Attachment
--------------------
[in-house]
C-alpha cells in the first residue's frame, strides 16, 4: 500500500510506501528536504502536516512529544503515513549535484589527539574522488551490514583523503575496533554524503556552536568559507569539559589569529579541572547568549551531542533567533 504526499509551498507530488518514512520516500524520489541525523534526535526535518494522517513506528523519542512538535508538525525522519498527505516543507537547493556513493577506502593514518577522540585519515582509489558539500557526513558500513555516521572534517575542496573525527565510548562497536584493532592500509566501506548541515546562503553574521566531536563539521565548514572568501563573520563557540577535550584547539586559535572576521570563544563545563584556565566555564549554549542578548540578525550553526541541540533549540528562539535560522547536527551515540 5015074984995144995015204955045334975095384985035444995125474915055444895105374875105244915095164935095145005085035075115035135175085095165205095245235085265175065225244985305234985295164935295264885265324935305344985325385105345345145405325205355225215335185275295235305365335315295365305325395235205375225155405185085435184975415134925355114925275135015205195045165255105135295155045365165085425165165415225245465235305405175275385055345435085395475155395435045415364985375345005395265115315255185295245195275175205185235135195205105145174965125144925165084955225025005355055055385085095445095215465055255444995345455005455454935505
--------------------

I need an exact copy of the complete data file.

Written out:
[in-house]
C-alpha cells in the first residue's frame, strides 16, 4: 500500500510506501528536504502536516512529544503515513549535484589527539574522488551490514583523503575496533554524503556552536568559507569539559589569529579541572547568549551531542533567533 504526499509551498507530488518514512520516500524520489541525523534526535526535518494522517513506528523519542512538535508538525525522519498527505516543507537547493556513493577506502593514518577522540585519515582509489558539500557526513558500513555516521572534517575542496573525527565510548562497536584493532592500509566501506548541515546562503553574521566531536563539521565548514572568501563573520563557540577535550584547539586559535572576521570563544563545563584556565566555564549554549542578548540578525550553526541541540533549540528562539535560522547536527551515540 5015074984995144995015204955045334975095384985035444995125474915055444895105374875105244915095164935095145005085035075115035135175085095165205095245235085265175065225244985305234985295164935295264885265324935305344985325385105345345145405325205355225215335185275295235305365335315295365305325395235205375225155405185085435184975415134925355114925275135015205195045165255105135295155045365165085425165165415225245465235305405175275385055345435085395475155395435045415364985375345005395265115315255185295245195275175205185235135195205105145174965125144925165084955225025005355055055385085095445095215465055255444995345455005455454935505